6 Decisions to Make Before You Die

One of the most difficult conversations to have with your children is the conversation where you let them know about your arrangements following your death. They simply don’t want to hear about it because they want you here, and are reluctant to face the inevitable.  However, this conversation should take place, and here are 6 decisions to speak to them about – the sooner the better.

#1. Medical Power of Attorney also known as a health care proxy or a health care surrogate. This is the document that gives someone, whom you have appointed, the power to make medical decisions on your behalf if and when you are unable to do so.  It is your doctor who will determine if you are unable to make these medical decisions.  The person you choose is most often a family member whom you have carefully selected.

#2.  Living will.  This is a document that should accompany your medical power of attorney.  This important document is a written statement concerning what treatments and medical measures you do and don’t want undertaken in the case that you are incapacitated. Some examples are a patient being kept alive by a ventilator or feeding tube. Some people are strongly opposed to these measures and others want to be kept alive at all costs. Tremendous family battles could result in you not having this document, or the decision will be in the hands of someone who does not share the patient’s values. This document also saves taxpayers’ dollars. There could be a 10% savings for Medicare if more people had a living will.

#3.  HIPAA form. Whoever is named in a HIPAA form has access to your private medical records.  It could be the person you have appointed in your medical power of attorney or you might want additional people on this form so that there can be a joint evaluation of your medical decisions. The HIPAA form can also help your family members’ physicians evaluate their own medical history.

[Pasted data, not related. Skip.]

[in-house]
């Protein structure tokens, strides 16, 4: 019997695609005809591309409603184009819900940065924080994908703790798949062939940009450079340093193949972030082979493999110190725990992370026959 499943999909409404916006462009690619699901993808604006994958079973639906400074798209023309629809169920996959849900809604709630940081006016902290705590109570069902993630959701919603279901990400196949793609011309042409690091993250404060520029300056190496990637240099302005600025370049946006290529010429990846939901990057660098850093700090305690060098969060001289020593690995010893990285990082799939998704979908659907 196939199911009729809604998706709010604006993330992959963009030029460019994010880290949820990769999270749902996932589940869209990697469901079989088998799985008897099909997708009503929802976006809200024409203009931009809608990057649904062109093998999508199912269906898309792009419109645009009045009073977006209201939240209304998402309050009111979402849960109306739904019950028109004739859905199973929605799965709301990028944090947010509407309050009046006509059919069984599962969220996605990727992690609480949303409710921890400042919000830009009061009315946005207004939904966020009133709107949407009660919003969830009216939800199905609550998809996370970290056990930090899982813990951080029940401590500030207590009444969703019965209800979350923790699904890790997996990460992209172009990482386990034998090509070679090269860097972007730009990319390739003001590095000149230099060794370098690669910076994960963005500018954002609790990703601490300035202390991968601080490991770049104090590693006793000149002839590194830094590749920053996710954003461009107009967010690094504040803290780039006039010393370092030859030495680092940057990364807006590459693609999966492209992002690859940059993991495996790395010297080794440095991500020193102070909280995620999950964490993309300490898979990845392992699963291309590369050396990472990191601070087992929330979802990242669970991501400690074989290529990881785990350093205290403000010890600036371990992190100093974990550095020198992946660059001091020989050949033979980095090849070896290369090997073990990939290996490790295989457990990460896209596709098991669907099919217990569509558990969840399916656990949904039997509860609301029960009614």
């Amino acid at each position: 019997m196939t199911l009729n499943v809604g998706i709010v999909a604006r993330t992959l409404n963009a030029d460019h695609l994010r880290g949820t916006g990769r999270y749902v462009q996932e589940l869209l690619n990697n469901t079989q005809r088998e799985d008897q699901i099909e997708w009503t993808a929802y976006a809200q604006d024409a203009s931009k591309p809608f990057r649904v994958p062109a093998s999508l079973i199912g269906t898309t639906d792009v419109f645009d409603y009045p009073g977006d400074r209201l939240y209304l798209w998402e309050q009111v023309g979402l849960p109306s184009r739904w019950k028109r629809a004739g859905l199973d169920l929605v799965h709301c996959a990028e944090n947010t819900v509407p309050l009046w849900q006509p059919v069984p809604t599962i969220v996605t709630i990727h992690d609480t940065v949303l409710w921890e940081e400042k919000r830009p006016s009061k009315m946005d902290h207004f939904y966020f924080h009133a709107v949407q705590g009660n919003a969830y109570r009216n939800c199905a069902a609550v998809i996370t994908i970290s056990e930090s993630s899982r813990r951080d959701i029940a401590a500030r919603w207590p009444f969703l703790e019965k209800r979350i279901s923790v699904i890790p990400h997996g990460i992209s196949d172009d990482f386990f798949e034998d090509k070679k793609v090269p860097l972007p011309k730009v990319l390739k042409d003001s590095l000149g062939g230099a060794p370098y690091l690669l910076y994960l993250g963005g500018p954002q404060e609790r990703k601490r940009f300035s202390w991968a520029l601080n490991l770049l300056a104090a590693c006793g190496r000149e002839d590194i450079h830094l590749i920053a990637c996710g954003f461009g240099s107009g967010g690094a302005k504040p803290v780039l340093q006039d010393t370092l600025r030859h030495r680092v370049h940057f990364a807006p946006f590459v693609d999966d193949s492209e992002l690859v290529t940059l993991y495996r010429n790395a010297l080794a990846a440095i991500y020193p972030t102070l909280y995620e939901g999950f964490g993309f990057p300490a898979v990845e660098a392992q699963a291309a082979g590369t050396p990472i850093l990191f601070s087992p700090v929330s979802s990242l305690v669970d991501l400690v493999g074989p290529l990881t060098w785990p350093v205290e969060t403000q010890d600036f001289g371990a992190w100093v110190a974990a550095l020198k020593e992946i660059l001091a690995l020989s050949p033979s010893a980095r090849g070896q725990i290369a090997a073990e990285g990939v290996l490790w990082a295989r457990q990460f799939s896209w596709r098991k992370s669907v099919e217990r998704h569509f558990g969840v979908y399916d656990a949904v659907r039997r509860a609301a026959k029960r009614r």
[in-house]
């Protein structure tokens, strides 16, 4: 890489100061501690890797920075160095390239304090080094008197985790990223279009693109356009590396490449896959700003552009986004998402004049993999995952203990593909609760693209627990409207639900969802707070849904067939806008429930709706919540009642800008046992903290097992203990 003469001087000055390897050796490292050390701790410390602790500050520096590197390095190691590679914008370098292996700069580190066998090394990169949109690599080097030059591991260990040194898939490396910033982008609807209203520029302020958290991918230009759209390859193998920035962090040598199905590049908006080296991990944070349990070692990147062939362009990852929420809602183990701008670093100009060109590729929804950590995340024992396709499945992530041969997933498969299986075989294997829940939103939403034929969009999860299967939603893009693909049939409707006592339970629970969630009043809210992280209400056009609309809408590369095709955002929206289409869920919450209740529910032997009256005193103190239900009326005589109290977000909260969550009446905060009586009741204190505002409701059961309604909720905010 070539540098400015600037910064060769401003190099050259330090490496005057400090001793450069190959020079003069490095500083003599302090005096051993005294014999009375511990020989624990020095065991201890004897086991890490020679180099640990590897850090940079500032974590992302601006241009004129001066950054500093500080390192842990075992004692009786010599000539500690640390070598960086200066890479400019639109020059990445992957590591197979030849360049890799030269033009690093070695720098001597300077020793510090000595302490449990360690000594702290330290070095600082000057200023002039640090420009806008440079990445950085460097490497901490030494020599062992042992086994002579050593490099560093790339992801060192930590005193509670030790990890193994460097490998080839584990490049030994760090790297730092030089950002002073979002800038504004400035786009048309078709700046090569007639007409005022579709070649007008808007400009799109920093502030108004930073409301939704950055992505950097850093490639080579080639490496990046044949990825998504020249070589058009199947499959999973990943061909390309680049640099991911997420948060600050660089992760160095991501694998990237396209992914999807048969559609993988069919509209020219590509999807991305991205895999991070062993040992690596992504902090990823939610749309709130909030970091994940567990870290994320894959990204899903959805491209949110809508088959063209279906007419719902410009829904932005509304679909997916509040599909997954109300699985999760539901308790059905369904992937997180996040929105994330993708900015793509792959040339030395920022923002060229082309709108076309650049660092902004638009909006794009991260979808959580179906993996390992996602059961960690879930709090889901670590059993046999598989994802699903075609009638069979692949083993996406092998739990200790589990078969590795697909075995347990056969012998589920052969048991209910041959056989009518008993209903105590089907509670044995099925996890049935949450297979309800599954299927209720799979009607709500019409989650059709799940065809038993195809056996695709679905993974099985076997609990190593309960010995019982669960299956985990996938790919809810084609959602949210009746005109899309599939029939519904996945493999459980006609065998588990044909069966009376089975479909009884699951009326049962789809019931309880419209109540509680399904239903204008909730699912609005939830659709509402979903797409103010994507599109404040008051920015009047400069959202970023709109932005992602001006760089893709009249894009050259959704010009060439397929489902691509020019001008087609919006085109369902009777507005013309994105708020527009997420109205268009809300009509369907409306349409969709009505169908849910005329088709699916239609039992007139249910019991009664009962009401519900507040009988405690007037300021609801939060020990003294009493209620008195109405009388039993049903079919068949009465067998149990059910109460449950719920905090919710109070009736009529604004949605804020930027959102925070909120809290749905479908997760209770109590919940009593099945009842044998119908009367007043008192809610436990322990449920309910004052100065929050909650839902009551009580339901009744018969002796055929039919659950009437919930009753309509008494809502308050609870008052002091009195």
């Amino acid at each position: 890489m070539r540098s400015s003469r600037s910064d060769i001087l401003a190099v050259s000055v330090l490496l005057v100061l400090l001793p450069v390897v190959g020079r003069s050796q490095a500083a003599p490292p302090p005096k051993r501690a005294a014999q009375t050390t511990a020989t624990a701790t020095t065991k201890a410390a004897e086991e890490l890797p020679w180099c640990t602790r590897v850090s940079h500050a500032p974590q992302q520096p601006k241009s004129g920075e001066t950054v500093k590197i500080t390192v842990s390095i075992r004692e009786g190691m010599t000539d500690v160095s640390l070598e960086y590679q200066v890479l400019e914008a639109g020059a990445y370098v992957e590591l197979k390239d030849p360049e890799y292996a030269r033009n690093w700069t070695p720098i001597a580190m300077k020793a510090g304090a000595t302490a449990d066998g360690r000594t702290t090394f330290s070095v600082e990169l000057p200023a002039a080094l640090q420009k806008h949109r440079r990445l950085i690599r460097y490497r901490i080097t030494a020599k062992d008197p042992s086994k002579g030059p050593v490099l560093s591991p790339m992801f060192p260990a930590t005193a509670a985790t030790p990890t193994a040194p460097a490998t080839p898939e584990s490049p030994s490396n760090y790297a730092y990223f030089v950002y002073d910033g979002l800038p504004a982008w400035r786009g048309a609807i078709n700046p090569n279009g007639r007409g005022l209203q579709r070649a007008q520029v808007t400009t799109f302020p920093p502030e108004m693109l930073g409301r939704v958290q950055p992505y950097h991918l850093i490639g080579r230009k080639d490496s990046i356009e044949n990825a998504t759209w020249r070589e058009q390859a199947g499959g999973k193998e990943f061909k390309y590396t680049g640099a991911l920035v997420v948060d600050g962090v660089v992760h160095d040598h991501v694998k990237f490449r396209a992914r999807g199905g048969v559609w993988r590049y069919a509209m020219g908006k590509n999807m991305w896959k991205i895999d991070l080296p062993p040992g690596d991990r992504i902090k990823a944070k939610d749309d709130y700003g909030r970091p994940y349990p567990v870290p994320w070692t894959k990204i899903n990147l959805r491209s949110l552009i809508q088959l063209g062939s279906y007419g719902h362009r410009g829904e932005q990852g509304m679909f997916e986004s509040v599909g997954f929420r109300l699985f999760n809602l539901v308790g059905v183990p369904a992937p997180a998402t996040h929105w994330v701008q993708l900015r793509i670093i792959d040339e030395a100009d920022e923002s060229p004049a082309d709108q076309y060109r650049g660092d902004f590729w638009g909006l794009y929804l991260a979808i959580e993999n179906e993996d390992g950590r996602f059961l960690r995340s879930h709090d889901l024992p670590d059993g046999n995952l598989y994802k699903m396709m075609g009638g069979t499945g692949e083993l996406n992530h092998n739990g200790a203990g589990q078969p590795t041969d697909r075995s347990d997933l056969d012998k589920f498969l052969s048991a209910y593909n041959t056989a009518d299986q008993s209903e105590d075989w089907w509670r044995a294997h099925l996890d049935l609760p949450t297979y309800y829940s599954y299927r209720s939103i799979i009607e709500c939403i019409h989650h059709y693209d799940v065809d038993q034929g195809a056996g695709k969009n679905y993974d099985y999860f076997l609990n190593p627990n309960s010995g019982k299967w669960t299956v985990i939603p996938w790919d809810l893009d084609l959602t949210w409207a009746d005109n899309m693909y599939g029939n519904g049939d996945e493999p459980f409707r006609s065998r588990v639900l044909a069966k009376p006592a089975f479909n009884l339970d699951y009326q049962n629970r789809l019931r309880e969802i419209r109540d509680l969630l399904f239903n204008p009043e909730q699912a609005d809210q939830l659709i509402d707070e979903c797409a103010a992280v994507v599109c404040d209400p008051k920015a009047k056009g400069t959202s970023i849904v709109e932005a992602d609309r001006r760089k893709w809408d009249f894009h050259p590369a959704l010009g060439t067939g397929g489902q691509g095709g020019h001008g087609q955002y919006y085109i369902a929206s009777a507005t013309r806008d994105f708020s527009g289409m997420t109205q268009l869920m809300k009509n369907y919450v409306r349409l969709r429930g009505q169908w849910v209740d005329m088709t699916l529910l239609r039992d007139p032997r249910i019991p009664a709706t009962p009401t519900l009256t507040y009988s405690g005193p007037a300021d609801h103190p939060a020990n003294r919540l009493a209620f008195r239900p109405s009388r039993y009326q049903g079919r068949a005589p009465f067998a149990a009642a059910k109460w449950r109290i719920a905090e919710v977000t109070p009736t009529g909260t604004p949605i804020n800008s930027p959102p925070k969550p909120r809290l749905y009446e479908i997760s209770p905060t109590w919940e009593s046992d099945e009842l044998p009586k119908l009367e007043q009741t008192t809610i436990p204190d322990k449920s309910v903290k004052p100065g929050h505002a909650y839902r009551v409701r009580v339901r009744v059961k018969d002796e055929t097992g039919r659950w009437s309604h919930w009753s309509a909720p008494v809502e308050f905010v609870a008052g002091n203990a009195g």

#4.  Last will and testament. This is the document that determines what will happen to your property and assets after you die. Here is where you name the heirs who will receive your real estate, jewelry, savings, investments, and all other assets. You can also will your digital assets such as blogs and social media accounts and your password. All last wills and testaments name an “executor” who is responsible for making certain that your will is carried out. If there is no last will, a court makes the decision who receives the assets.  A will also appoints a guardian for your children, if they are minors. And, more and more common, a will puts aside a set amount of money to properly care for any pets you may have at the time of your death. It determines who will become the owner and will make sure that the animal receives all the medical attention that it may need.

#5. Financial power of attorney. This document gives the person you choose the right to access your finances, and goes into effect immediately after signing. This gives a trustworthy person the right to help you in the handling of all your expenses such as medical bills, tax returns and bank withdrawals. In other words, a person in charge of handling all your finances, if you should become incapacitated.  Without this document, the court would select a guardian after a very costly legal battle.

#6. Letter of instruction. In spite of not needing an attorney for this document, it is a good thing to have for guidance for your family members.  It is here that you will convey how to conduct your funeral service, whether you want burial or cremation, and who should be contacted after you die.  It is also a good idea to prepay your funeral so that family members aren’t overwhelmed with all the decision making at a time of grief.

In conclusion, with the creation of these documents you are giving a final gift to your loved ones.  You are giving them the gift of easily made decisions at a time when they are experiencing extremely sad emotions.

For help in preparing all these documents, call the lawyers at Kabb Law: Firm 216-991-KABB (5222).